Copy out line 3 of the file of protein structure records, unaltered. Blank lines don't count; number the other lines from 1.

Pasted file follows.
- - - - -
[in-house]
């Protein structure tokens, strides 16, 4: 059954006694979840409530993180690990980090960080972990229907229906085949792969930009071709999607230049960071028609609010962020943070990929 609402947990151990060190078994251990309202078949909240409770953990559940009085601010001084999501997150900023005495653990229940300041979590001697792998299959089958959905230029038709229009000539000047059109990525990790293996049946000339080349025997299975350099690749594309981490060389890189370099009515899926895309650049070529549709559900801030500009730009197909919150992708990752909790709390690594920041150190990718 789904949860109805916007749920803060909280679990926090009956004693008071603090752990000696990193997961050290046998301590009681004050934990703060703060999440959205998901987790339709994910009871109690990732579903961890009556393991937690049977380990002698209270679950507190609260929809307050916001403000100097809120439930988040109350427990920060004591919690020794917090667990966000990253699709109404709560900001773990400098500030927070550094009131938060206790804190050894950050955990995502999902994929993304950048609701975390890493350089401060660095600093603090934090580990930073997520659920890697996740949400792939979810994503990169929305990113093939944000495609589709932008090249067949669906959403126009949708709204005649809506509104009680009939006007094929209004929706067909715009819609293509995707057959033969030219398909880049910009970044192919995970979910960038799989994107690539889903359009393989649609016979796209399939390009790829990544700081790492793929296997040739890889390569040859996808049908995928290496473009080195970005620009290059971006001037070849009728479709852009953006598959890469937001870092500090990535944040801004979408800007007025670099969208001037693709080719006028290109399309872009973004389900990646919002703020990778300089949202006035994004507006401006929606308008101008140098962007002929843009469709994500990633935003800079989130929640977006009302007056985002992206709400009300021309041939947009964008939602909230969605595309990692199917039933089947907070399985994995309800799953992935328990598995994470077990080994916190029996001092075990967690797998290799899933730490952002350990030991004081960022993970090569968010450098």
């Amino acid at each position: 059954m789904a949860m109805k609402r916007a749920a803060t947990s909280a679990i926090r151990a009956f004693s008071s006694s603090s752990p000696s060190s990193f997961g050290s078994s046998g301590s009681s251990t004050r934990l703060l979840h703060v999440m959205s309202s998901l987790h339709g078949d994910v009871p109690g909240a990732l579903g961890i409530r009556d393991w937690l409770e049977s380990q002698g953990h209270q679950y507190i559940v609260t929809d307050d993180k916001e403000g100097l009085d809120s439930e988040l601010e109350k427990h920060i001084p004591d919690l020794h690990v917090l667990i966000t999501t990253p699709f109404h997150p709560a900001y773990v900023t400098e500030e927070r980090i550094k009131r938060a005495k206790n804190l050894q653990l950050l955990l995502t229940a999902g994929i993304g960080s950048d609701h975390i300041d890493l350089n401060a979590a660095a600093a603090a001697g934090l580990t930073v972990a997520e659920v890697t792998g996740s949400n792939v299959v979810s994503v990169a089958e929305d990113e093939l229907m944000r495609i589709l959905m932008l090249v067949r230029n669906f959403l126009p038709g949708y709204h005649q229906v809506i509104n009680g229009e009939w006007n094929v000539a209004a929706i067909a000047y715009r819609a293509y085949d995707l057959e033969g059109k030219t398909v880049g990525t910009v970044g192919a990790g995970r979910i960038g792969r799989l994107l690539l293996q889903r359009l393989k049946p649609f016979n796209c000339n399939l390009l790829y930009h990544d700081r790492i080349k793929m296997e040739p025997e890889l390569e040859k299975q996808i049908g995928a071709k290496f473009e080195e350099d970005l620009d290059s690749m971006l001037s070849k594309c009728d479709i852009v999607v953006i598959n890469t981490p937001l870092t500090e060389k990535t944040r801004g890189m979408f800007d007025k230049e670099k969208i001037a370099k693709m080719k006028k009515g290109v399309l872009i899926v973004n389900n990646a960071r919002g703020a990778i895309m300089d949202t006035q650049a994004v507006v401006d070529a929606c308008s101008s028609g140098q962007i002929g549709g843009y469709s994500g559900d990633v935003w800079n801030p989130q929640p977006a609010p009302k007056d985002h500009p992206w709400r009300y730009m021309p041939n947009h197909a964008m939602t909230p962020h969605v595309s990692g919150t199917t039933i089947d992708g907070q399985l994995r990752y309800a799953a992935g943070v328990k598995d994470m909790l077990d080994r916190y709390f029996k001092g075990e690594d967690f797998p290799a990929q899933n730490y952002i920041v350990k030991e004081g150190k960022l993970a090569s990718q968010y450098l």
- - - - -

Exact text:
């Amino acid at each position: 059954m789904a949860m109805k609402r916007a749920a803060t947990s909280a679990i926090r151990a009956f004693s008071s006694s603090s752990p000696s060190s990193f997961g050290s078994s046998g301590s009681s251990t004050r934990l703060l979840h703060v999440m959205s309202s998901l987790h339709g078949d994910v009871p109690g909240a990732l579903g961890i409530r009556d393991w937690l409770e049977s380990q002698g953990h209270q679950y507190i559940v609260t929809d307050d993180k916001e403000g100097l009085d809120s439930e988040l601010e109350k427990h920060i001084p004591d919690l020794h690990v917090l667990i966000t999501t990253p699709f109404h997150p709560a900001y773990v900023t400098e500030e927070r980090i550094k009131r938060a005495k206790n804190l050894q653990l950050l955990l995502t229940a999902g994929i993304g960080s950048d609701h975390i300041d890493l350089n401060a979590a660095a600093a603090a001697g934090l580990t930073v972990a997520e659920v890697t792998g996740s949400n792939v299959v979810s994503v990169a089958e929305d990113e093939l229907m944000r495609i589709l959905m932008l090249v067949r230029n669906f959403l126009p038709g949708y709204h005649q229906v809506i509104n009680g229009e009939w006007n094929v000539a209004a929706i067909a000047y715009r819609a293509y085949d995707l057959e033969g059109k030219t398909v880049g990525t910009v970044g192919a990790g995970r979910i960038g792969r799989l994107l690539l293996q889903r359009l393989k049946p649609f016979n796209c000339n399939l390009l790829y930009h990544d700081r790492i080349k793929m296997e040739p025997e890889l390569e040859k299975q996808i049908g995928a071709k290496f473009e080195e350099d970005l620009d290059s690749m971006l001037s070849k594309c009728d479709i852009v999607v953006i598959n890469t981490p937001l870092t500090e060389k990535t944040r801004g890189m979408f800007d007025k230049e670099k969208i001037a370099k693709m080719k006028k009515g290109v399309l872009i899926v973004n389900n990646a960071r919002g703020a990778i895309m300089d949202t006035q650049a994004v507006v401006d070529a929606c308008s101008s028609g140098q962007i002929g549709g843009y469709s994500g559900d990633v935003w800079n801030p989130q929640p977006a609010p009302k007056d985002h500009p992206w709400r009300y730009m021309p041939n947009h197909a964008m939602t909230p962020h969605v595309s990692g919150t199917t039933i089947d992708g907070q399985l994995r990752y309800a799953a992935g943070v328990k598995d994470m909790l077990d080994r916190y709390f029996k001092g075990e690594d967690f797998p290799a990929q899933n730490y952002i920041v350990k030991e004081g150190k960022l993970a090569s990718q968010y450098l």